Milton Friedman: Jewish tradition is so akin to capitalism but many Jews are socialists, what a paradox (Part 2)

Milton Friedman on the American Economy (5 of 6)

Uploaded by on Aug 9, 2009

THE OPEN MIND
Host: Richard D. Heffner
Guest: Milton Friedman
Title: A Nobel Laureate on the American Economy VTR: 5/31/77

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Below is a part of the series on an article by Milton Friedman called “Capitalism and the Jews” published in 1972. 

Capitalism and the Jews

October 1988 • Volume: 38 • Issue: 10 • Print This Post11 comments

Milton Friedman, recipient of the 1976 Nobel Memorial Prize in Economic Science, is a Senior Research Fellow at the Hoover Institution. This article is reprinted with the permission of Encounter and The Fraser Institute.

“Capitalism and the Jews” was originally presented as a lecture before the Mont Pelerin Society in 1972. It subsequently was published in England and Canada and appears here without significant revision.

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I.       Paradox Exposed 

Postwar Collectivism in the West 

Immediately after the Second World War, the prospects for freedom looked bleak. The war had produced an unprecedented centralization of economic controls in every belligerent country. The “socialists of all parties,” to whom F. A. Hayek dedicated his brilliant polemic The Road to Serfdom, seemed well on their way to establishing central planning as the standard for peace as for war, pointing triumphantly to the full employment that had been produced by inflationary war finance as decisive evidence for the superiority of central planning over capitalist chaos. And, if that occurred, there seemed little hope of halting the slide toward full-fledged collectivism. 

Fortunately, those fears have not been realized over the intervening years. On the contrary, government inefficiency together with the clear conflict between central planning and individual freedom served to check the trend towards collectivism. In Britain, in France, in the U.S., war-time controls were dismantled and market mechanisms were given greater play. In West Germany, the courageous action of Ludwig Erhard in ending controls in the summer of 1948 triggered the so-called German economic miracle. Even behind the Iron Cur- rain, Yugoslavia broke with its Soviet masters, rejected detailed control of the economy, and treated us to the surprising vision of creeping capitalism in an avowedly communist society. 

Unfortunately, these checks to collectivism did not check the growth of government. Rather, they diverted that growth from central direction of the economy to central control of the distribution of the product, to the wholesale transfer of income from some members of the community to others.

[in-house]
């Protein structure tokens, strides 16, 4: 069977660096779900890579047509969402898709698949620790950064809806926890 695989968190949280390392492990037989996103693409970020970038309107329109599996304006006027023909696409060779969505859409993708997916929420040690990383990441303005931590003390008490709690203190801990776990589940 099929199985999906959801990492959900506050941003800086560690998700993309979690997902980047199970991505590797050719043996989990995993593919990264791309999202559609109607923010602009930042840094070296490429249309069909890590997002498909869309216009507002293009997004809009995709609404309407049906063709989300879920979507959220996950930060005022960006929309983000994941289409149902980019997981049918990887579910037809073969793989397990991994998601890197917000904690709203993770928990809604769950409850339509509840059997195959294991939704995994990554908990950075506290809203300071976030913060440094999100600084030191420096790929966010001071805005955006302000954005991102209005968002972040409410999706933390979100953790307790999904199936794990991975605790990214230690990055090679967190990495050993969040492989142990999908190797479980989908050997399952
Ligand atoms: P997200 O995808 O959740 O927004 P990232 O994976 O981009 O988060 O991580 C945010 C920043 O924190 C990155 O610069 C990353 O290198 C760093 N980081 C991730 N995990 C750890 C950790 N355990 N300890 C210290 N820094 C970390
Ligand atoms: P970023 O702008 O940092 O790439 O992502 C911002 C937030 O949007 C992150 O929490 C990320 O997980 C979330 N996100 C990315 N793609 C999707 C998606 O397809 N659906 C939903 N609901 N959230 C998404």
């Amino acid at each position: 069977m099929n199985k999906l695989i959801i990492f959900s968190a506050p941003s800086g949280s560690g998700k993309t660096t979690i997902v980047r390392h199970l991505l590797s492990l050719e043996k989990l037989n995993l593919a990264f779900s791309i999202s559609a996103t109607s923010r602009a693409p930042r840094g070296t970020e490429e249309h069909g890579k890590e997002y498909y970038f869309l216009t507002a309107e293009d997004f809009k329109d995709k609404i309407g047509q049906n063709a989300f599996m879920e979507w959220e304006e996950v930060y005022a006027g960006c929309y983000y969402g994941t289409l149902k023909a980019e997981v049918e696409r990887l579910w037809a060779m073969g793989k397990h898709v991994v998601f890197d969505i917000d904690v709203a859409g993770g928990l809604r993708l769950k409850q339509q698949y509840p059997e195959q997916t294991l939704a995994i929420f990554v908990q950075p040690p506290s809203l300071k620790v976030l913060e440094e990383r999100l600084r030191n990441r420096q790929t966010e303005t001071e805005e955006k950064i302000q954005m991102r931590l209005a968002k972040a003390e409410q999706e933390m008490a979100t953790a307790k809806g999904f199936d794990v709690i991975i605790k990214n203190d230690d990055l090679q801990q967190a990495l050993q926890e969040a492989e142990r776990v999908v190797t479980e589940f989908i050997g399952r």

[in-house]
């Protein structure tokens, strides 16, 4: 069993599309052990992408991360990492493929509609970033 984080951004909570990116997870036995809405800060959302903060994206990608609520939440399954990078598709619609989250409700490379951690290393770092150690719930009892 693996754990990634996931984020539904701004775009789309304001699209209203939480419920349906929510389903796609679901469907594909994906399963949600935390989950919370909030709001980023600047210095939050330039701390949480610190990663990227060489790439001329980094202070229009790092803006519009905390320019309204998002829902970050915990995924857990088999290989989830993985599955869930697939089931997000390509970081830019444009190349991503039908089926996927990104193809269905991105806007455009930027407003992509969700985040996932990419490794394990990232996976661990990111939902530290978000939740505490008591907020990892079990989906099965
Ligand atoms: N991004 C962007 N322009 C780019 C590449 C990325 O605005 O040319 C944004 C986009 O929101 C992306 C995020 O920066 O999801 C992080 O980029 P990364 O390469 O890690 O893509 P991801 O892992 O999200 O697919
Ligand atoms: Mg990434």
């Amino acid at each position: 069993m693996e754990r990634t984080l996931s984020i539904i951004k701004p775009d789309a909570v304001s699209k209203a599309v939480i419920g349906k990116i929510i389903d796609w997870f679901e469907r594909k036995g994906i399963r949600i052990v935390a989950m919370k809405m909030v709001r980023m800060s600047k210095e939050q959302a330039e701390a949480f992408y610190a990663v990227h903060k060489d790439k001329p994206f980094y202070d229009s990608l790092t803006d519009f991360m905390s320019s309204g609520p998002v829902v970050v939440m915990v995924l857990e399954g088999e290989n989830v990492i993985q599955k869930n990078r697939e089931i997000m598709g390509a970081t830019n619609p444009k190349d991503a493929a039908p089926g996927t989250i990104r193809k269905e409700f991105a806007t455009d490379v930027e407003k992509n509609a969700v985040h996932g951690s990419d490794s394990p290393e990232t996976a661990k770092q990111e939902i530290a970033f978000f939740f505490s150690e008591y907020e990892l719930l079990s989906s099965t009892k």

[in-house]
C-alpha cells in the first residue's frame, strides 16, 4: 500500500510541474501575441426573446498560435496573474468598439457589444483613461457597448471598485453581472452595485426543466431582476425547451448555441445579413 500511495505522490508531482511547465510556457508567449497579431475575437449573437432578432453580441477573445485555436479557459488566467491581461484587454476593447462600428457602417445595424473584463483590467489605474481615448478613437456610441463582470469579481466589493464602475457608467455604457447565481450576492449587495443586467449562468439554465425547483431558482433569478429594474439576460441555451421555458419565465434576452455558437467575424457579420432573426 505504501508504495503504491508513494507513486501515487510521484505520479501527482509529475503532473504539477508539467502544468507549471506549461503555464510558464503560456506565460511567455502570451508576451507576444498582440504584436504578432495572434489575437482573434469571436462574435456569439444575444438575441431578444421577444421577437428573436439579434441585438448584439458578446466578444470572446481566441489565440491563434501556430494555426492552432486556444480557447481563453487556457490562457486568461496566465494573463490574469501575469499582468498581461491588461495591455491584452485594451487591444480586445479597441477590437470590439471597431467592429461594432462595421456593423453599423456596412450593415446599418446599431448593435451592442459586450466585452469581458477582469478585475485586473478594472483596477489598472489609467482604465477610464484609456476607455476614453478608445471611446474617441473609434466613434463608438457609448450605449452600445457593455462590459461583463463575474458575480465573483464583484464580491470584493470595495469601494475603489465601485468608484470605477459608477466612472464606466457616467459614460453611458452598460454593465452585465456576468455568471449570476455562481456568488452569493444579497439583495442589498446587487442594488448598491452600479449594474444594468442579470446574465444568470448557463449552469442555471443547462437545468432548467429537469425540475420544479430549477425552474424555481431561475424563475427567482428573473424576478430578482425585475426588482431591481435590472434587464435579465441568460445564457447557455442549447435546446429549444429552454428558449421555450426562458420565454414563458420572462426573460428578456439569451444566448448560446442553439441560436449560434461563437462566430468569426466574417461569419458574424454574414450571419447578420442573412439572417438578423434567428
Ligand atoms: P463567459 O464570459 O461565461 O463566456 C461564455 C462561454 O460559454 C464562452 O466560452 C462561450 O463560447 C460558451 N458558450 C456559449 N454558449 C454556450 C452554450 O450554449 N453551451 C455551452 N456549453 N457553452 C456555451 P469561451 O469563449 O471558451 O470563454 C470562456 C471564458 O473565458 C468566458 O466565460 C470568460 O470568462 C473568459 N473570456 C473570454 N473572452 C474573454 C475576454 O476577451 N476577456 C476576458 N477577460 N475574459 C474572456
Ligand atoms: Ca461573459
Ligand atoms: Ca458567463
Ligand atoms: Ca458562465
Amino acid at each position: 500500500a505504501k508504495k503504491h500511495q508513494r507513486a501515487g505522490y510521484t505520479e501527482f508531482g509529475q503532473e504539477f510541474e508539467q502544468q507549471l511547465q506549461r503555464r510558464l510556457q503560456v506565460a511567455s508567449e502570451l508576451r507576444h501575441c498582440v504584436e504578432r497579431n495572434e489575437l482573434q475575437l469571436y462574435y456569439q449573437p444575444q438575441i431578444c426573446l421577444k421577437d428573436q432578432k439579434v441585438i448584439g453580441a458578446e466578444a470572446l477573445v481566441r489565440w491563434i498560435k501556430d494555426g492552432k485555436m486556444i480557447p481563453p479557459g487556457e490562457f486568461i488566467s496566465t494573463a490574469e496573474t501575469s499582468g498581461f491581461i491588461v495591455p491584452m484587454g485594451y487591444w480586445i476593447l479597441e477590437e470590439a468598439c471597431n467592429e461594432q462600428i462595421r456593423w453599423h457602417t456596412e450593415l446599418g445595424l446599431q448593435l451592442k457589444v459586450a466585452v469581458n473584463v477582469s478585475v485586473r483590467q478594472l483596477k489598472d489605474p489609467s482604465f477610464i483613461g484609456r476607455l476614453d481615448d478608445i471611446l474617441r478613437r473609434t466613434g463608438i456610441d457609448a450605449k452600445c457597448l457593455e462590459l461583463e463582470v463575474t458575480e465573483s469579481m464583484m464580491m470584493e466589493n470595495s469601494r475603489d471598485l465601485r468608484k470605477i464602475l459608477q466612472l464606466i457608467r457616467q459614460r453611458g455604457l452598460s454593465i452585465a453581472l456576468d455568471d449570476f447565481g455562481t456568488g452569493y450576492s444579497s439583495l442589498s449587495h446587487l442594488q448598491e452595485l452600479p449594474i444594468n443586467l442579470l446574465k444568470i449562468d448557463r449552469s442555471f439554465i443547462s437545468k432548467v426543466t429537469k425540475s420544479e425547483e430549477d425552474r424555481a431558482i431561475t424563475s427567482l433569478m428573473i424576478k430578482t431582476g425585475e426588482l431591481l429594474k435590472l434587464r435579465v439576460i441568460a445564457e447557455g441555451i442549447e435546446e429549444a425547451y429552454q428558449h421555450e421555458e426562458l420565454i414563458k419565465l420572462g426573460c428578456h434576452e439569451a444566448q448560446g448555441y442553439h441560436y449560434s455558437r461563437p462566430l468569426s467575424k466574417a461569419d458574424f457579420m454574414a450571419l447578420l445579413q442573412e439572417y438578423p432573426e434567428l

The Collectivist Trend in Ideas

Much more important and much more relevant to our society, the favorable trends in the world of affairs were not paralleled in the world of ideas. For a time, there was an intellectual reaction against governmental intervention. Some of us optimistically envisioned a resurgence of liberal values, the emergence of a new trend of opinion favorable to a free society. But any such resurgence was spotty and short-lived. Intellectual opinion in the West has again started moving in a collectivist direction. Many of the slogans are individualist—participatory democracy, down with the establishment, “do your own thing,” “power to the people.” But the slogans are accompanied by attacks on private property and free enterprise—the only institutions capable of achieving the individualistic objectives. They are accompanied by a demand for centralized political power—but with “good” people instead of “bad” people exercising the power. 

West Germany is perhaps the most striking example of the paradoxical developments in the world of affairs and the world of ideas. Who could ask for a better comparison of two sets of institutions than East and West Germany have provided in the past two decades? Here are people of the same blood, the same civilization, the same level of technical skill and knowledge, torn asunder by the accidents of warfare. The one adopts central direction; the other adopts a social market economy. Which has to build a wall to keep its citizens from leaving? On which side of the wall is there tyranny and misery; on which side, freedom and affluence? Yet despite this dramatic demonstration, despite the Nazi experience—which alone might be expected to immunize a society for a century against collectivism—the intellectual climate in Germany, I am told, is overwhelmingly collectivist—in the schools, the universities, the mass media alike.

This paradox is a major challenge to those of us who believe in freedom. Why have we been so unsuccessful in persuading intellectuals everywhere of our views? Our opponents would give the obvious answer: because we are wrong and they are right. Until we can answer them and ourselves in some other way, we cannot reject their answer, we cannot be sure we are right. And until we find a satisfactory answer, we are not likely to succeed in changing the climate of opinion. 

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